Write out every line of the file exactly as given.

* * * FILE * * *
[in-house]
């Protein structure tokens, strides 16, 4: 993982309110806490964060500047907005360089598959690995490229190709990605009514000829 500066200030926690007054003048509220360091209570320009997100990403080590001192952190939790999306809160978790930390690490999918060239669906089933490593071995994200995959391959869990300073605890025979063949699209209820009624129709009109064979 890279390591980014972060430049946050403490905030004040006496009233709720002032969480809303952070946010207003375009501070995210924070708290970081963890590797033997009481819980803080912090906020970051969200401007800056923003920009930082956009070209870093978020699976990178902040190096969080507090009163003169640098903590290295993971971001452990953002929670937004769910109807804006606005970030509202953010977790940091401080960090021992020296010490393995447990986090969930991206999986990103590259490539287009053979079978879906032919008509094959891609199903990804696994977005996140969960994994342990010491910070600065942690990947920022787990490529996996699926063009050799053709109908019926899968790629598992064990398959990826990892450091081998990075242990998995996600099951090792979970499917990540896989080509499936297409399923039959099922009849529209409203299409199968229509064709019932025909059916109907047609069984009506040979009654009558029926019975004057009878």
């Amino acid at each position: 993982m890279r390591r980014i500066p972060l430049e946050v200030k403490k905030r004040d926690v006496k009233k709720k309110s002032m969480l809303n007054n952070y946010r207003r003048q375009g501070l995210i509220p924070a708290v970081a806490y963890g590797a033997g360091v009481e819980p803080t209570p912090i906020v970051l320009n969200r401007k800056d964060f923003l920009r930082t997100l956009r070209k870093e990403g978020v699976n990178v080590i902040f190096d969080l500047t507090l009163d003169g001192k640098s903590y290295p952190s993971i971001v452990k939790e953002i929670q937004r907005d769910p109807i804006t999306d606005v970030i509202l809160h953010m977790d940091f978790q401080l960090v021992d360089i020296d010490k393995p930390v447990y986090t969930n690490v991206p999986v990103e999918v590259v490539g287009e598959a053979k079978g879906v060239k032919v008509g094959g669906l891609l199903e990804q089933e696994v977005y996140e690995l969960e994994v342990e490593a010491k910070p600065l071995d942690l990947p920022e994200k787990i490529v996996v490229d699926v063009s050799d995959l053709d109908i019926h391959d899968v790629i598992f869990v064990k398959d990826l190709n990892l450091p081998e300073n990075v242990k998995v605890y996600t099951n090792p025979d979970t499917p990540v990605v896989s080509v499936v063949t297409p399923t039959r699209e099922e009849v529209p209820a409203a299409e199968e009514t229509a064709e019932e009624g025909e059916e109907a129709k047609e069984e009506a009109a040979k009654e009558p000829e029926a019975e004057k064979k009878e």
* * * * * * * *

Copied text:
[in-house]
């Protein structure tokens, strides 16, 4: 993982309110806490964060500047907005360089598959690995490229190709990605009514000829 500066200030926690007054003048509220360091209570320009997100990403080590001192952190939790999306809160978790930390690490999918060239669906089933490593071995994200995959391959869990300073605890025979063949699209209820009624129709009109064979 890279390591980014972060430049946050403490905030004040006496009233709720002032969480809303952070946010207003375009501070995210924070708290970081963890590797033997009481819980803080912090906020970051969200401007800056923003920009930082956009070209870093978020699976990178902040190096969080507090009163003169640098903590290295993971971001452990953002929670937004769910109807804006606005970030509202953010977790940091401080960090021992020296010490393995447990986090969930991206999986990103590259490539287009053979079978879906032919008509094959891609199903990804696994977005996140969960994994342990010491910070600065942690990947920022787990490529996996699926063009050799053709109908019926899968790629598992064990398959990826990892450091081998990075242990998995996600099951090792979970499917990540896989080509499936297409399923039959099922009849529209409203299409199968229509064709019932025909059916109907047609069984009506040979009654009558029926019975004057009878």
């Amino acid at each position: 993982m890279r390591r980014i500066p972060l430049e946050v200030k403490k905030r004040d926690v006496k009233k709720k309110s002032m969480l809303n007054n952070y946010r207003r003048q375009g501070l995210i509220p924070a708290v970081a806490y963890g590797a033997g360091v009481e819980p803080t209570p912090i906020v970051l320009n969200r401007k800056d964060f923003l920009r930082t997100l956009r070209k870093e990403g978020v699976n990178v080590i902040f190096d969080l500047t507090l009163d003169g001192k640098s903590y290295p952190s993971i971001v452990k939790e953002i929670q937004r907005d769910p109807i804006t999306d606005v970030i509202l809160h953010m977790d940091f978790q401080l960090v021992d360089i020296d010490k393995p930390v447990y986090t969930n690490v991206p999986v990103e999918v590259v490539g287009e598959a053979k079978g879906v060239k032919v008509g094959g669906l891609l199903e990804q089933e696994v977005y996140e690995l969960e994994v342990e490593a010491k910070p600065l071995d942690l990947p920022e994200k787990i490529v996996v490229d699926v063009s050799d995959l053709d109908i019926h391959d899968v790629i598992f869990v064990k398959d990826l190709n990892l450091p081998e300073n990075v242990k998995v605890y996600t099951n090792p025979d979970t499917p990540v990605v896989s080509v499936v063949t297409p399923t039959r699209e099922e009849v529209p209820a409203a299409e199968e009514t229509a064709e019932e009624g025909e059916e109907a129709k047609e069984e009506a009109a040979k009654e009558p000829e029926a019975e004057k064979k009878e």